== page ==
The site owner claims that there isn’t anything technically wrong with the markup he applied. They wondered if it might be a different area that was why they weren’t seeing rich snippets of their website content. Could Google have some kind of trust issue with the content? Well, in this hangout, Google’s Search Advocate John Mueller presents three potential reasons why rich snippets may not show up, even if you have implemented FAQ schema markup on your website.

The Three Levels

Certain things need to be considered before rich results show up on Google. According to Mueller, FAQ-rich results are similar to other rich results. FAQ-rich results have several levels that must be considered before they can show up on search engine results pages.

  1. They need to be technically correct.”

It goes without saying that if one does not implement the code correctly, it simply won’t show up as rich results.

Google Search Console is a way you can check to see if there are any errors with the application of the schema markup. The Rich Results Test can help you test your structured data and give you a preview of your rich results.

The site owner who asked Mueller the question mentioned that he found no errors in Search Console. So, it must be an issue on a different level.

  1. They need to be compliant with our policies.”

If Search Console shows no errors in the structured data implementation, what else might be the possible problem? Well, the information or implementation may not be compliant with Google policies.

This doesn’t seem to be a big issue at all, though, as Mueller states he doesn’t think there are any significant policies for FAQ schema markup and rich results. He says the only thing you need to make sure of is the visibility of the content on your web page.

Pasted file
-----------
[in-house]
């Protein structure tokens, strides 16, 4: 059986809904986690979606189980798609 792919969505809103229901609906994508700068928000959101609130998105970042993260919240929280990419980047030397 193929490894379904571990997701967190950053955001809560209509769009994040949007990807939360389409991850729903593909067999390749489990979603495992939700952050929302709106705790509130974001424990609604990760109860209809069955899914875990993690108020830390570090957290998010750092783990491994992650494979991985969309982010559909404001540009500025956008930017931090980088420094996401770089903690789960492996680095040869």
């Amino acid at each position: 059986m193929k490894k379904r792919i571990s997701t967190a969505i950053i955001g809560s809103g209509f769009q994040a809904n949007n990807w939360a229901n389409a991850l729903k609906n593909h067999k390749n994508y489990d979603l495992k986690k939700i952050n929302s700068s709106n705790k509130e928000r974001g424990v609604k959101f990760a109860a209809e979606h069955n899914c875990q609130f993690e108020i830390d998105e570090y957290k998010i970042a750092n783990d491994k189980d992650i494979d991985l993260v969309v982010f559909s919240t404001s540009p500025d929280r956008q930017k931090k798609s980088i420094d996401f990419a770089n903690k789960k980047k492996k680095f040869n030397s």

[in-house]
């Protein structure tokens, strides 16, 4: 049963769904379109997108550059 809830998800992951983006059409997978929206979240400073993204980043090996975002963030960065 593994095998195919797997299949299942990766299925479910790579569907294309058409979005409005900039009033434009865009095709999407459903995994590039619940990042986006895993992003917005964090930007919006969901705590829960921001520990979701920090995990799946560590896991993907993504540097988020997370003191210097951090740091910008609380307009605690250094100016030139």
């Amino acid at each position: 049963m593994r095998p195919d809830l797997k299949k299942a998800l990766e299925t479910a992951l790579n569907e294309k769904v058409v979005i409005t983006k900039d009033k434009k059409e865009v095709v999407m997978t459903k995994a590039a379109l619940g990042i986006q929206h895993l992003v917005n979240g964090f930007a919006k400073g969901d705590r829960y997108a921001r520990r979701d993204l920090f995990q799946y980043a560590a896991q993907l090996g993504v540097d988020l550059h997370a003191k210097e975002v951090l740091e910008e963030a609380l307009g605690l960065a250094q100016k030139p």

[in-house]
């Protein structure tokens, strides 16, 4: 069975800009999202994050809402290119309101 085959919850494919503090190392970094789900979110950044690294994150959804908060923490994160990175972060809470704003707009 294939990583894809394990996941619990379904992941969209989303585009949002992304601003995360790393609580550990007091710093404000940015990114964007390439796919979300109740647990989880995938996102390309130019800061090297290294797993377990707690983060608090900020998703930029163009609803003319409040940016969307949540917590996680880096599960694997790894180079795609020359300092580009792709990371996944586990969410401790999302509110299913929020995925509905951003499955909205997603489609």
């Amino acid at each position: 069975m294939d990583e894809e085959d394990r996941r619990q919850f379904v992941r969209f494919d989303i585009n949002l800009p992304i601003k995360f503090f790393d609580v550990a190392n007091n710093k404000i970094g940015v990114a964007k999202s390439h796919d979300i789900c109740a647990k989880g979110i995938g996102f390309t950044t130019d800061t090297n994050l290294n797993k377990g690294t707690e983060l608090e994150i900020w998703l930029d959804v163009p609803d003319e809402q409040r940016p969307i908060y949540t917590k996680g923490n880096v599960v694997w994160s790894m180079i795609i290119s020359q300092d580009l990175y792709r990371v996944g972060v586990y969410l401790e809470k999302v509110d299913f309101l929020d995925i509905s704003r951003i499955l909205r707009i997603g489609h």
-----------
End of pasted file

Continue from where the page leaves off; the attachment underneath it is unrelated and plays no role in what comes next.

1. We can trust this data to be correct.”

Say there isn’t anything technically wrong with the structured data implementation. You have checked and confirmed that the content on your web page is visible. Therefore, the information is compliant with Google’s policies. What else could be the problem? According to Mueller, it’s likely a matter of whether or not they deem the content trustworthy.

The quality of the website’s content may be under question. Google may not be showing FAQ-rich results for your content because they aren’t certain they can trust the information displayed on your website. So, as a website owner, if you’ve already ensured that the FAQ schema is technically correct and the content is visible on the page, Mueller suggests you look into how you can significantly improve the quality of not only said content but the website as a whole. After all, the legitimacy of the information you provide is paramount.


Schema Markup Conclusion | 2 Pink Speech Balloon With Question Mark and small letter "i" insideFAQ schema markup is one good method to boost visibility and click-through rate on your website. If your content can show up as rich results on Google, that means it displays more eye-catching and engaging information compared to otherwise normal results; this increases the likelihood of online traffic being driven to your website over millions of other choices.

While the FAQ schema markup method may not be guaranteed to produce rich snippets, the above offers three potential problem areas to pay attention to and correct accordingly.

First, make sure you’ve done the data implementation process correctly. You can use Google Search Console to check for technical errors.

Secondly, make sure the content complies with Google’s policies. In this case, just make sure the FAQ content has good visibility on your page.

Third, make sure the quality of your content is the best it can be. Google needs to know that your content is trustworthy. Having excellent and correct information on your website is undeniably important and will boost the likelihood of your content showing up as rich results on top of the competition.